St. Louis Mercantile Library

 

    Z_intro            Z_Kauffman

                                                                                       Theodore Kauffman, Westward the Star

                                                                                                            of Empire , 1867

In the early days of the European art academies, landscape painting was considered a lesser genre, or type, of art, because it did not deal with the human being as a subject, and so landscapes most often occurred as a background setting for historical scenes. By the nineteenth century, artists were reveling in the beauty of the natural landscape for its own sake.

 

Z_Lamasson_fire                 Z_Berninghaus_canoe              

Lamasson(Possibly Henry Lewis),St.Louis       Oscar Beminghaus, Solitude, ca. 1910

       after the Great Fire of 1849, 1849

In America, European artists brought these attitudes about the value and use of landscape to the young nation. Early artist/explorers documented events that would shape the nation, while later in the 19th century the concept of narrative-laden landscape painting would become a tool for Manifest Destiny and the validation of westward expansion. Today, artists continue to incorporate history into landscape, sometimes commemorating important moments of personal history, at other times romantically evoking the recent past and even presenting new visual interpretations of pivotal events that shaped our nation’s development.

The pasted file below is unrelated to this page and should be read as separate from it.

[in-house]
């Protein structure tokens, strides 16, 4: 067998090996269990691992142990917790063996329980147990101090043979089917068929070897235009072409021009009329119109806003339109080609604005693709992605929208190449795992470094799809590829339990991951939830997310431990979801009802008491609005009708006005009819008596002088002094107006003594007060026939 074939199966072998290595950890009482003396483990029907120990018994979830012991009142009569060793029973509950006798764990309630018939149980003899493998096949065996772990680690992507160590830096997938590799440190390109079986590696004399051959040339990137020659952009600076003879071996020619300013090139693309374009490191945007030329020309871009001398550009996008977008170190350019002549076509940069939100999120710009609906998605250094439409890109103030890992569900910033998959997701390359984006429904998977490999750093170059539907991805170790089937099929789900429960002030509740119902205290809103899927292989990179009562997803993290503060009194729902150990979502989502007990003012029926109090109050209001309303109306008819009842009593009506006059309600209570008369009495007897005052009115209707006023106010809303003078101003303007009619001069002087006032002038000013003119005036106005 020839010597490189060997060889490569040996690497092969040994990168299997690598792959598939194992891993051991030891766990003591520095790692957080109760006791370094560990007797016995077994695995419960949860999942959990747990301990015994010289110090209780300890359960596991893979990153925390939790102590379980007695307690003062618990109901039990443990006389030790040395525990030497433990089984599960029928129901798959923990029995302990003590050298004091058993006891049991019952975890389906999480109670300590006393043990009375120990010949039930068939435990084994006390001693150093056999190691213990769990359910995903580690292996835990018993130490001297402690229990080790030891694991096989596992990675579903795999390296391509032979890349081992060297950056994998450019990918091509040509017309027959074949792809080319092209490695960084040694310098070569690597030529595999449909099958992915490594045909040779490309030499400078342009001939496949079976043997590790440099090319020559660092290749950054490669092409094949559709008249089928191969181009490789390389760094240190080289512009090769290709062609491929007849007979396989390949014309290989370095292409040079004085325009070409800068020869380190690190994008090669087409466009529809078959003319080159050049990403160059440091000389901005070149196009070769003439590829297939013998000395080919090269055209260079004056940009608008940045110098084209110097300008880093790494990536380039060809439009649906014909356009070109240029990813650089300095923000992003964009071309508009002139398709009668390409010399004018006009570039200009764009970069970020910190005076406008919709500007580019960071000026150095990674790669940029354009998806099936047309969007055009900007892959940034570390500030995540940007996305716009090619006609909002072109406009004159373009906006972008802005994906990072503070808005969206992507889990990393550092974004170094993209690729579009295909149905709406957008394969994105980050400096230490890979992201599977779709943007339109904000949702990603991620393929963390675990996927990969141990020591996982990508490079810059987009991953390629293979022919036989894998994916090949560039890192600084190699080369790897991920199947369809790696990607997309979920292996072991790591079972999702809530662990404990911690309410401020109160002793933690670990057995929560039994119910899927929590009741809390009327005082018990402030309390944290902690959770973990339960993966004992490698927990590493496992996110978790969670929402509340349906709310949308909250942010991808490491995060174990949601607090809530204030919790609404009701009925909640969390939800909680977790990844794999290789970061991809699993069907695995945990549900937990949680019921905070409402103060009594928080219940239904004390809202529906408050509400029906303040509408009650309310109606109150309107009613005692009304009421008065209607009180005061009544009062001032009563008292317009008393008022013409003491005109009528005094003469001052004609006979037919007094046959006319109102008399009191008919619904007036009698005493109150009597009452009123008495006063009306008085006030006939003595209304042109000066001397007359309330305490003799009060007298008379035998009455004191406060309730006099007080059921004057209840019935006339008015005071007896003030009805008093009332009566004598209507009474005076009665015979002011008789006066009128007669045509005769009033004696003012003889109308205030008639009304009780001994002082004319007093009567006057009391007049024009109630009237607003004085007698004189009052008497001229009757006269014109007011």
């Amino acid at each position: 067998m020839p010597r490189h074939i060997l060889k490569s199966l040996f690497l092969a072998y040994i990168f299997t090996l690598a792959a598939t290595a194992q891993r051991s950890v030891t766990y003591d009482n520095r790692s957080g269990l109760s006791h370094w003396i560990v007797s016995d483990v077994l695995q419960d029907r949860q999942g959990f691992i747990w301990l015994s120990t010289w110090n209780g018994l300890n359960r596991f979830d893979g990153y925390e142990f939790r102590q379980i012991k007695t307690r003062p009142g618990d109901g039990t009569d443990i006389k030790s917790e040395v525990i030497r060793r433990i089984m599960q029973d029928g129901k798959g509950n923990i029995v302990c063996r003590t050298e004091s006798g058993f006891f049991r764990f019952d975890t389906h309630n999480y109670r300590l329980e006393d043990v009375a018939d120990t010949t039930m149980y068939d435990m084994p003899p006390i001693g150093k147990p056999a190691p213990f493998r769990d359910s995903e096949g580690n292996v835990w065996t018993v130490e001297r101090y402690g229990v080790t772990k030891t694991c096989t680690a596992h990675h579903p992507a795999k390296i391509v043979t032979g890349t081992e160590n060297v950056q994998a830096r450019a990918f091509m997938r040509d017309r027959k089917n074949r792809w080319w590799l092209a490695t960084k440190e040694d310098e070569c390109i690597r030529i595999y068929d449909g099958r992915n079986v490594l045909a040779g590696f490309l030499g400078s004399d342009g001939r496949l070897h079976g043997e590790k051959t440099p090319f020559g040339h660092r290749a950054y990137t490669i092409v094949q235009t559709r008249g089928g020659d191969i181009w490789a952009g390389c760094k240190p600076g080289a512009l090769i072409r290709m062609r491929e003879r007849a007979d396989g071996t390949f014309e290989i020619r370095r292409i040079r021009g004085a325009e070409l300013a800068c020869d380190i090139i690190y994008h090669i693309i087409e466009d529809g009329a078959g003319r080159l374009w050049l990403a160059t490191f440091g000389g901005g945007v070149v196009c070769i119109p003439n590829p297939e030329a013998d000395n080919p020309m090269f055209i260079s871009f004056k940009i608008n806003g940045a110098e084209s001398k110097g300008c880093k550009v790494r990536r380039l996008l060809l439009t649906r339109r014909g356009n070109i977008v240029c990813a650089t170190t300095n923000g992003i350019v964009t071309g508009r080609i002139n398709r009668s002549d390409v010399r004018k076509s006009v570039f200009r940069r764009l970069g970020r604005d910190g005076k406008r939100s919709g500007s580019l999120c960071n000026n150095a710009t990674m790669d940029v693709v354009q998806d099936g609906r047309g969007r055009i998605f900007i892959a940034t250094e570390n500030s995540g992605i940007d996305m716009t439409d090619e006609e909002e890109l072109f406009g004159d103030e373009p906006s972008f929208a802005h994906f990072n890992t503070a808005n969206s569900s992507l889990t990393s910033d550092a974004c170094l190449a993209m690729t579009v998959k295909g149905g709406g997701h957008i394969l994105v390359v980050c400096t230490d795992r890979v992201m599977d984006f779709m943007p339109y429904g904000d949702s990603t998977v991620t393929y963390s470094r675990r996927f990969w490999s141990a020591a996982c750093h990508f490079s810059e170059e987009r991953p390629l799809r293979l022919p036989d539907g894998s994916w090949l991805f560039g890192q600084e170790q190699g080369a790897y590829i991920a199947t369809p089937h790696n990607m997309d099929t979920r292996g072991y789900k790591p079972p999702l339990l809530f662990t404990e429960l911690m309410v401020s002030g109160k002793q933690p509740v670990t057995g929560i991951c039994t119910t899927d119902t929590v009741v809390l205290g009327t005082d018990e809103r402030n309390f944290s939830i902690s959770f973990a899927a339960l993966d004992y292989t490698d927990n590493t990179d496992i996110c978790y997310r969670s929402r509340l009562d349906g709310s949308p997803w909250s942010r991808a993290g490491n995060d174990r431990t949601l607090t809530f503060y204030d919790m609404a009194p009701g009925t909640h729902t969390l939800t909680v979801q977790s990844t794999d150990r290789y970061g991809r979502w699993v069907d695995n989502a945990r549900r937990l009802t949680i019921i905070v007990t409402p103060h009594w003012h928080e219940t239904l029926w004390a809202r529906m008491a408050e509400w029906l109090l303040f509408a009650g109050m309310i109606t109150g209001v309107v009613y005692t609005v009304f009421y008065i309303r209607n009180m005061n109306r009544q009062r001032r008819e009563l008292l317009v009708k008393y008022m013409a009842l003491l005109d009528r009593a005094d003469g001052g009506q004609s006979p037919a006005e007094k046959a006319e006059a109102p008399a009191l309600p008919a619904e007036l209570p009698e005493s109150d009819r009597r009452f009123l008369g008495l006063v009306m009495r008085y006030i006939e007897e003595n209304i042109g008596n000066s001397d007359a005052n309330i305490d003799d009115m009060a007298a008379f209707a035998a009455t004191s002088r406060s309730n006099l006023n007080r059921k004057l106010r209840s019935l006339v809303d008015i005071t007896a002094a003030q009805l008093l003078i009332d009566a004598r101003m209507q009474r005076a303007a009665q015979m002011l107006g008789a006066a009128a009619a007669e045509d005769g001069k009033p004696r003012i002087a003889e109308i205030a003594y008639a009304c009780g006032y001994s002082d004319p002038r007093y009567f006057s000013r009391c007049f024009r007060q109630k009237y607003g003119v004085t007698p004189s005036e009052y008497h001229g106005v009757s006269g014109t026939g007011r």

These images, whatever their date, speak to us not only of the changing notions of artistic style and the capricious nature of historical memory, but also of landscape’s ability to represent our lives. As Ralph Waldo Emerson phrased it; “Visible distance behind and before us, is respectively our image of memory and hope. [Nature; Addresses and Lectures, 1849]


Z_Lucy_Yellowstone                   Z_martyl_perryville               Z_Wimar_JimBirch 

Gray Lucy, The Yellowstone: Evening Sky                          Martyl, Perryville Station, 1940                   Carl Wimar, Jim Birch's Grave,

   on the Missouri River, 1832,1992                                                                                                                                        1850's